Thursday, March 05, 2009

The New Yorker: "Wiggle Room" by David Foster Wallace

In addition to this story, which is an excerpt from an unfinished novel, the new issue of The New Yorker includes an article (The Unfinished) by D.T. Max about Wallace, who committed suicide last year. The story is about Lane Dean, a wiggler for the IRS. He’s not very good at his job, or at least he’s not as fast as his co-workers. And it is dull in every way. But he puts up with it because he has a wife and a young son. Still, though, thoughts of suicide creep in and he imagines various means of killing himself. He seems to fall asleep, at which time he is visited by a demon of some kind who discourses on etymology, specifically the etymology of the word ‘bore’ as in to bore, to be bored, boredom.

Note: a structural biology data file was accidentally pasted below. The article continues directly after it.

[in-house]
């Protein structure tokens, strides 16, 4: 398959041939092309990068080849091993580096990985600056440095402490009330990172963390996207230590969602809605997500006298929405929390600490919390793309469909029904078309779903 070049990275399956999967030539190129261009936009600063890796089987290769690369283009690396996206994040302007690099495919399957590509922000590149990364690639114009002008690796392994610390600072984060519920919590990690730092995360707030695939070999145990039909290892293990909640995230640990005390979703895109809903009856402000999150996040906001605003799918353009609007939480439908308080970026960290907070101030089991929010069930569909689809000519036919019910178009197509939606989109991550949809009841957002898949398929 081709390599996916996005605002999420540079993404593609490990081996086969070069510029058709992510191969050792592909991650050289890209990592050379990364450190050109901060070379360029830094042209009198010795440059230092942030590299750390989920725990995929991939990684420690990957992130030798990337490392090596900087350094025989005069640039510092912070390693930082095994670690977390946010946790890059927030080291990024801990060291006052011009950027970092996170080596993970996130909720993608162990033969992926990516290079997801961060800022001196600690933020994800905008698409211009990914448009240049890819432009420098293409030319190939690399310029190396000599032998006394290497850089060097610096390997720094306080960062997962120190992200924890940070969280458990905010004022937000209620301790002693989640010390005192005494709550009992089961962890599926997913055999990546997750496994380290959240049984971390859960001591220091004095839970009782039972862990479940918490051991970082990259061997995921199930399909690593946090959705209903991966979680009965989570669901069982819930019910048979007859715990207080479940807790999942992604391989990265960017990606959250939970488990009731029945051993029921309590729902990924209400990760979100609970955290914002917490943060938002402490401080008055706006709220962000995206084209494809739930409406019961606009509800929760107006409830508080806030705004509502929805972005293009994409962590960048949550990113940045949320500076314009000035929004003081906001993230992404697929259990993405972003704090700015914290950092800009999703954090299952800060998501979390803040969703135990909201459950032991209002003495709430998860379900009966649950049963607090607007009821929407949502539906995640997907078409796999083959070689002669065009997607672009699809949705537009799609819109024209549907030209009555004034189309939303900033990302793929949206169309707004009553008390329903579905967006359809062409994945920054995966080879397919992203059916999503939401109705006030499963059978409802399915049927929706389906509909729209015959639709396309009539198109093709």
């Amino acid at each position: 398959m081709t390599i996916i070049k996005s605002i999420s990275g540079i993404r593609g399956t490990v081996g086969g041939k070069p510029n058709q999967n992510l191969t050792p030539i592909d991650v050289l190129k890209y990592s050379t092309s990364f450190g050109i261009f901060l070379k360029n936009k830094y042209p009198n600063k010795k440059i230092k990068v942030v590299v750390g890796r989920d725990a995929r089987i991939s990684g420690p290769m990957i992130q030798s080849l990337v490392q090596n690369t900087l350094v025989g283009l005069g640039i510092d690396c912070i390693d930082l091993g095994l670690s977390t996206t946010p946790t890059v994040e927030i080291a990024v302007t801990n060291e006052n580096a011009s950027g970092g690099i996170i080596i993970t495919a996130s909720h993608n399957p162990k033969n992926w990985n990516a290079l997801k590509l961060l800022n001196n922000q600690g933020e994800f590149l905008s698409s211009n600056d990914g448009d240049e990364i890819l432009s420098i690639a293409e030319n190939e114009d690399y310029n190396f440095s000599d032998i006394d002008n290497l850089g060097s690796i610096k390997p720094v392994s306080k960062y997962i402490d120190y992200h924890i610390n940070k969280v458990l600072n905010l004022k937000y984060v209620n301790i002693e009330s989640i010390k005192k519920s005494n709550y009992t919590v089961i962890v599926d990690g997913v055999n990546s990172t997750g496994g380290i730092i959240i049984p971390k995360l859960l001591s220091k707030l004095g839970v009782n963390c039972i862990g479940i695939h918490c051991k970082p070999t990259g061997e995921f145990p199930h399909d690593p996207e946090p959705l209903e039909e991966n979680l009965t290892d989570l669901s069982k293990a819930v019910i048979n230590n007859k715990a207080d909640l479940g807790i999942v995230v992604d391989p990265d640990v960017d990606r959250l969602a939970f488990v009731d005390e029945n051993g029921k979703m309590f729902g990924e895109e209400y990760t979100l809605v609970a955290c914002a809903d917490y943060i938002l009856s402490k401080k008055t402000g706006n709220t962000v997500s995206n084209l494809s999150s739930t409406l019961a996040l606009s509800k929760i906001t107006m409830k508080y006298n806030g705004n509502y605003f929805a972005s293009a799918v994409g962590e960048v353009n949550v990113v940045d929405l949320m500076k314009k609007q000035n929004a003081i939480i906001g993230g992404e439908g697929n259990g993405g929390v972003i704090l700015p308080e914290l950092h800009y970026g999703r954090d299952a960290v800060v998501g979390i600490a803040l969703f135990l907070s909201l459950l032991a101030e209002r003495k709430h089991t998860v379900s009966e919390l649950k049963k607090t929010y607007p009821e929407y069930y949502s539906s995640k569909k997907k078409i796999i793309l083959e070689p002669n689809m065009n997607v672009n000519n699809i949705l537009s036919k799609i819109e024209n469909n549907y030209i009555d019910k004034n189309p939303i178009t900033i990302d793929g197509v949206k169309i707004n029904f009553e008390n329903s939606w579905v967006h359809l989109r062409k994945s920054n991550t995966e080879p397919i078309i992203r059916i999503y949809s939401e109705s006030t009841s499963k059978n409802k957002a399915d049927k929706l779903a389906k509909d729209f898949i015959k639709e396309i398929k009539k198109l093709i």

As the accompanying article makes obvious, this is excerpted from “The Pale King,” the long book (is there any other kind for Wallace) he was working on when he died. I haven’t read much Wallace—I find that I often lack the attention to stay with his prose long enough to get anything out of it—but I liked this piece. It conveyed clearly what was going on in Dean’s mind, and etymological demon was a brilliant scene.

March 9, 2009: “Wiggle Room” by David Foster Wallace

3 comments:

Paul Epstein said...

Haven't read the full excerpt yet but I'm not American and would like to know whether the term "wiggler" is a standard one for a person who processes IRS forms or is the concept a Wallace invention?

Thanks,

Paul Epstein

Clifford Garstang said...

It wasn't an expression I was familiar with, Paul, and guessed that Wallace invented it. Could be wrong, though.

Raju said...

Thanks for the nice post.